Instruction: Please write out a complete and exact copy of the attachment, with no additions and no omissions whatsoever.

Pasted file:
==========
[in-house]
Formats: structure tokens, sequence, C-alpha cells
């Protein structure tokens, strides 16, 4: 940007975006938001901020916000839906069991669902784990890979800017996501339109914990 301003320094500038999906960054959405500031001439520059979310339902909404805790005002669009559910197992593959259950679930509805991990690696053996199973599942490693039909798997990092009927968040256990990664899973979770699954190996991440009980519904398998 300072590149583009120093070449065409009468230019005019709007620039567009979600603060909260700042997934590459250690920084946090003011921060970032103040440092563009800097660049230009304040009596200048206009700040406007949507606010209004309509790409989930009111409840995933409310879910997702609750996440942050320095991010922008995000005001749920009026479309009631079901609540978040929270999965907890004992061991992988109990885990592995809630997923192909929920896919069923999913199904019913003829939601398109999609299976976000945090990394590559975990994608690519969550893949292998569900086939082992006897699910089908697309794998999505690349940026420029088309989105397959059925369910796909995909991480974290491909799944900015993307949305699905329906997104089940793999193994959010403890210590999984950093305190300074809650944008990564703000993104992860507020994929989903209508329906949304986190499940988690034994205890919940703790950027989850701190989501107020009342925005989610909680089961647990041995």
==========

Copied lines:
[in-house]
Formats: structure tokens, sequence, C-alpha cells
């Protein structure tokens, strides 16, 4: 940007975006938001901020916000839906069991669902784990890979800017996501339109914990 301003320094500038999906960054959405500031001439520059979310339902909404805790005002669009559910197992593959259950679930509805991990690696053996199973599942490693039909798997990092009927968040256990990664899973979770699954190996991440009980519904398998 300072590149583009120093070449065409009468230019005019709007620039567009979600603060909260700042997934590459250690920084946090003011921060970032103040440092563009800097660049230009304040009596200048206009700040406007949507606010209004309509790409989930009111409840995933409310879910997702609750996440942050320095991010922008995000005001749920009026479309009631079901609540978040929270999965907890004992061991992988109990885990592995809630997923192909929920896919069923999913199904019913003829939601398109999609299976976000945090990394590559975990994608690519969550893949292998569900086939082992006897699910089908697309794998999505690349940026420029088309989105397959059925369910796909995909991480974290491909799944900015993307949305699905329906997104089940793999193994959010403890210590999984950093305190300074809650944008990564703000993104992860507020994929989903209508329906949304986190499940988690034994205890919940703790950027989850701190989501107020009342925005989610909680089961647990041995």